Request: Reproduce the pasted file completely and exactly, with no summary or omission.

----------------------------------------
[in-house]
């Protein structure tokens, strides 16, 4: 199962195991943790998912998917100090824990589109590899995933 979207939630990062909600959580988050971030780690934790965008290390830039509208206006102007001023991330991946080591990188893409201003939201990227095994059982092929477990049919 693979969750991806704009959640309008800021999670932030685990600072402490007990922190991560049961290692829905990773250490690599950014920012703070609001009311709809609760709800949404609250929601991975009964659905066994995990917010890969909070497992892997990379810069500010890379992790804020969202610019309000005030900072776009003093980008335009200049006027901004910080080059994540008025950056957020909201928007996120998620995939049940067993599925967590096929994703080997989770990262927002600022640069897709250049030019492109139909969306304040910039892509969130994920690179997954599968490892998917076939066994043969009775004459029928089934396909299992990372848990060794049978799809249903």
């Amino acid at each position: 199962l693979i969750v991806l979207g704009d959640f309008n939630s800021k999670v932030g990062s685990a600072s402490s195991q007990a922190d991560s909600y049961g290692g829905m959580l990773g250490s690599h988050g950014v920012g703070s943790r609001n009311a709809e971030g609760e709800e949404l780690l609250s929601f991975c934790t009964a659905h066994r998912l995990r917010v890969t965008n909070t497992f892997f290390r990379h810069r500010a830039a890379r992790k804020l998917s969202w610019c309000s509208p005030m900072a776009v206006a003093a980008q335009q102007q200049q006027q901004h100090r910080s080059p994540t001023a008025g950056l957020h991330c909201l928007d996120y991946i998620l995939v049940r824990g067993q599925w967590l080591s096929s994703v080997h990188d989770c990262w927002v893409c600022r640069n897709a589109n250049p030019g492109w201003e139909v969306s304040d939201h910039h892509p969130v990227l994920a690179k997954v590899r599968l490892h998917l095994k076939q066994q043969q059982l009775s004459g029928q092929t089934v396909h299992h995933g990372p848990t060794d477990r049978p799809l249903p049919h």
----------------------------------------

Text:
[in-house]
């Protein structure tokens, strides 16, 4: 199962195991943790998912998917100090824990589109590899995933 979207939630990062909600959580988050971030780690934790965008290390830039509208206006102007001023991330991946080591990188893409201003939201990227095994059982092929477990049919 693979969750991806704009959640309008800021999670932030685990600072402490007990922190991560049961290692829905990773250490690599950014920012703070609001009311709809609760709800949404609250929601991975009964659905066994995990917010890969909070497992892997990379810069500010890379992790804020969202610019309000005030900072776009003093980008335009200049006027901004910080080059994540008025950056957020909201928007996120998620995939049940067993599925967590096929994703080997989770990262927002600022640069897709250049030019492109139909969306304040910039892509969130994920690179997954599968490892998917076939066994043969009775004459029928089934396909299992990372848990060794049978799809249903």
């Amino acid at each position: 199962l693979i969750v991806l979207g704009d959640f309008n939630s800021k999670v932030g990062s685990a600072s402490s195991q007990a922190d991560s909600y049961g290692g829905m959580l990773g250490s690599h988050g950014v920012g703070s943790r609001n009311a709809e971030g609760e709800e949404l780690l609250s929601f991975c934790t009964a659905h066994r998912l995990r917010v890969t965008n909070t497992f892997f290390r990379h810069r500010a830039a890379r992790k804020l998917s969202w610019c309000s509208p005030m900072a776009v206006a003093a980008q335009q102007q200049q006027q901004h100090r910080s080059p994540t001023a008025g950056l957020h991330c909201l928007d996120y991946i998620l995939v049940r824990g067993q599925w967590l080591s096929s994703v080997h990188d989770c990262w927002v893409c600022r640069n897709a589109n250049p030019g492109w201003e139909v969306s304040d939201h910039h892509p969130v990227l994920a690179k997954v590899r599968l490892h998917l095994k076939q066994q043969q059982l009775s004459g029928q092929t089934v396909h299992h995933g990372p848990t060794d477990r049978p799809l249903p049919h």